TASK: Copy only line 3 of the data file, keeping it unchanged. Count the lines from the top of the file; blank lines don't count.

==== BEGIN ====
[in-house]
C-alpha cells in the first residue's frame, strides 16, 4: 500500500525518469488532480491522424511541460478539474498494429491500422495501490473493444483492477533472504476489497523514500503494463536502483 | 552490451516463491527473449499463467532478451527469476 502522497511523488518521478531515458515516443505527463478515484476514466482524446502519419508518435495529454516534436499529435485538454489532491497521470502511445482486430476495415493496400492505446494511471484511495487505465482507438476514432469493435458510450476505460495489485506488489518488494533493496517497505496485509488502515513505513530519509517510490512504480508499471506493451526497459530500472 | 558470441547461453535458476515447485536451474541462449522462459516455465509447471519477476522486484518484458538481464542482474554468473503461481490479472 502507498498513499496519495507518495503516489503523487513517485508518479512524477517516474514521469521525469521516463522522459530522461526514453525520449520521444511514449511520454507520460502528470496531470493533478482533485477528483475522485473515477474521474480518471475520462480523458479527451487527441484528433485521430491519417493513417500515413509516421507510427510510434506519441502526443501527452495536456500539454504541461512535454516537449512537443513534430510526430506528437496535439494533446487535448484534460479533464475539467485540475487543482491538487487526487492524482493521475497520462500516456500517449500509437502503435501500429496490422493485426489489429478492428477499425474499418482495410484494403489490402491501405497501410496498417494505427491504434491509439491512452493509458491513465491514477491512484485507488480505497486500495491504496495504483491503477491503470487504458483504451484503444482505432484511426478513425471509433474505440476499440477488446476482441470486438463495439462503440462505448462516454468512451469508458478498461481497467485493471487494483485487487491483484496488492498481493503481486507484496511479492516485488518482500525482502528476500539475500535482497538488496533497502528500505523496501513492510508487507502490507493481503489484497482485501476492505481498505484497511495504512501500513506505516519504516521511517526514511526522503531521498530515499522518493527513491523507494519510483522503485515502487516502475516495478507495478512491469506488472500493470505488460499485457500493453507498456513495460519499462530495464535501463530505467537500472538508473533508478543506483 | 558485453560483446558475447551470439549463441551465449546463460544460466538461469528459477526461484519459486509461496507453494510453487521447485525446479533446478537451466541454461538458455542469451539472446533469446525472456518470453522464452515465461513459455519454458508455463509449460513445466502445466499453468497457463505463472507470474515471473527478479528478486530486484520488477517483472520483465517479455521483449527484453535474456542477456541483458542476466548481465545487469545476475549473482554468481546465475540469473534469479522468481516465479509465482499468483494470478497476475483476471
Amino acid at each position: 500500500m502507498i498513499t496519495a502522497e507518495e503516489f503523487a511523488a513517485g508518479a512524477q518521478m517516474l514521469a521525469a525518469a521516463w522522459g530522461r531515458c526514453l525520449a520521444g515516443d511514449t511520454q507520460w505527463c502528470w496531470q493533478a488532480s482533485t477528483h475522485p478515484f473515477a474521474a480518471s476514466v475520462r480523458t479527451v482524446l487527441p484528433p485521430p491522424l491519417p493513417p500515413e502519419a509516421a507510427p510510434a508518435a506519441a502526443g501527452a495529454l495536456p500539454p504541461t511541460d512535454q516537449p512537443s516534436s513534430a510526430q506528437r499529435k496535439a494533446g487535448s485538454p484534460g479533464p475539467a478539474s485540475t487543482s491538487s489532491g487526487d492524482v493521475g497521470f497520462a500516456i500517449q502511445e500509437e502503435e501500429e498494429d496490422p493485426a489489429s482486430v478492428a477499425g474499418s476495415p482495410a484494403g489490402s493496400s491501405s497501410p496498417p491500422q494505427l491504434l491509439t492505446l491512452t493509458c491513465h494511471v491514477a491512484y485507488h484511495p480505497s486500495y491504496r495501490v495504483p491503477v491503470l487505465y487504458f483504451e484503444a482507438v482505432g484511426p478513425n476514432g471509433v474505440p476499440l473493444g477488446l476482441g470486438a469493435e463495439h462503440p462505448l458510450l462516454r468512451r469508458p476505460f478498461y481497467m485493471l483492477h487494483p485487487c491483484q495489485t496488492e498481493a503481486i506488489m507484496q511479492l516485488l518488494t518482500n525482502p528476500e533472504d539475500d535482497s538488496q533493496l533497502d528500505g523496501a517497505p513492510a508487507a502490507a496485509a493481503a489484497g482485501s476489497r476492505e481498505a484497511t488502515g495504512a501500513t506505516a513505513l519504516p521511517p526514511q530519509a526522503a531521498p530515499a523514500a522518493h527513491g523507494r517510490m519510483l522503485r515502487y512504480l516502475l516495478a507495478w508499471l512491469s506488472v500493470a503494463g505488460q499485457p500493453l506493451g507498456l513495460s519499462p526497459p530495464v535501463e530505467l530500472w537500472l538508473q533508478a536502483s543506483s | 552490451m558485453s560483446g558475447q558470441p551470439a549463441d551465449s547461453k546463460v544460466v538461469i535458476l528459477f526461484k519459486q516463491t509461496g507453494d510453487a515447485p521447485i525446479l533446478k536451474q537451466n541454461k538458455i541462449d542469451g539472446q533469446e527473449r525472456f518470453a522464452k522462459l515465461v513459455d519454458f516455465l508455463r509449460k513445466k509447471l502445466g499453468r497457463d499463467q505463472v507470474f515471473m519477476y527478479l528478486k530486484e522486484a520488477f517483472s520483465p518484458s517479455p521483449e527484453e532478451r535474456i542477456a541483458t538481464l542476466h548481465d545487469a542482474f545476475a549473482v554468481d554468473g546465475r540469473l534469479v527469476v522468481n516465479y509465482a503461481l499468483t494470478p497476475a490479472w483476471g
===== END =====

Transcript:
Amino acid at each position: 500500500m502507498i498513499t496519495a502522497e507518495e503516489f503523487a511523488a513517485g508518479a512524477q518521478m517516474l514521469a521525469a525518469a521516463w522522459g530522461r531515458c526514453l525520449a520521444g515516443d511514449t511520454q507520460w505527463c502528470w496531470q493533478a488532480s482533485t477528483h475522485p478515484f473515477a474521474a480518471s476514466v475520462r480523458t479527451v482524446l487527441p484528433p485521430p491522424l491519417p493513417p500515413e502519419a509516421a507510427p510510434a508518435a506519441a502526443g501527452a495529454l495536456p500539454p504541461t511541460d512535454q516537449p512537443s516534436s513534430a510526430q506528437r499529435k496535439a494533446g487535448s485538454p484534460g479533464p475539467a478539474s485540475t487543482s491538487s489532491g487526487d492524482v493521475g497521470f497520462a500516456i500517449q502511445e500509437e502503435e501500429e498494429d496490422p493485426a489489429s482486430v478492428a477499425g474499418s476495415p482495410a484494403g489490402s493496400s491501405s497501410p496498417p491500422q494505427l491504434l491509439t492505446l491512452t493509458c491513465h494511471v491514477a491512484y485507488h484511495p480505497s486500495y491504496r495501490v495504483p491503477v491503470l487505465y487504458f483504451e484503444a482507438v482505432g484511426p478513425n476514432g471509433v474505440p476499440l473493444g477488446l476482441g470486438a469493435e463495439h462503440p462505448l458510450l462516454r468512451r469508458p476505460f478498461y481497467m485493471l483492477h487494483p485487487c491483484q495489485t496488492e498481493a503481486i506488489m507484496q511479492l516485488l518488494t518482500n525482502p528476500e533472504d539475500d535482497s538488496q533493496l533497502d528500505g523496501a517497505p513492510a508487507a502490507a496485509a493481503a489484497g482485501s476489497r476492505e481498505a484497511t488502515g495504512a501500513t506505516a513505513l519504516p521511517p526514511q530519509a526522503a531521498p530515499a523514500a522518493h527513491g523507494r517510490m519510483l522503485r515502487y512504480l516502475l516495478a507495478w508499471l512491469s506488472v500493470a503494463g505488460q499485457p500493453l506493451g507498456l513495460s519499462p526497459p530495464v535501463e530505467l530500472w537500472l538508473q533508478a536502483s543506483s | 552490451m558485453s560483446g558475447q558470441p551470439a549463441d551465449s547461453k546463460v544460466v538461469i535458476l528459477f526461484k519459486q516463491t509461496g507453494d510453487a515447485p521447485i525446479l533446478k536451474q537451466n541454461k538458455i541462449d542469451g539472446q533469446e527473449r525472456f518470453a522464452k522462459l515465461v513459455d519454458f516455465l508455463r509449460k513445466k509447471l502445466g499453468r497457463d499463467q505463472v507470474f515471473m519477476y527478479l528478486k530486484e522486484a520488477f517483472s520483465p518484458s517479455p521483449e527484453e532478451r535474456i542477456a541483458t538481464l542476466h548481465d545487469a542482474f545476475a549473482v554468481d554468473g546465475r540469473l534469479v527469476v522468481n516465479y509465482a503461481l499468483t494470478p497476475a490479472w483476471g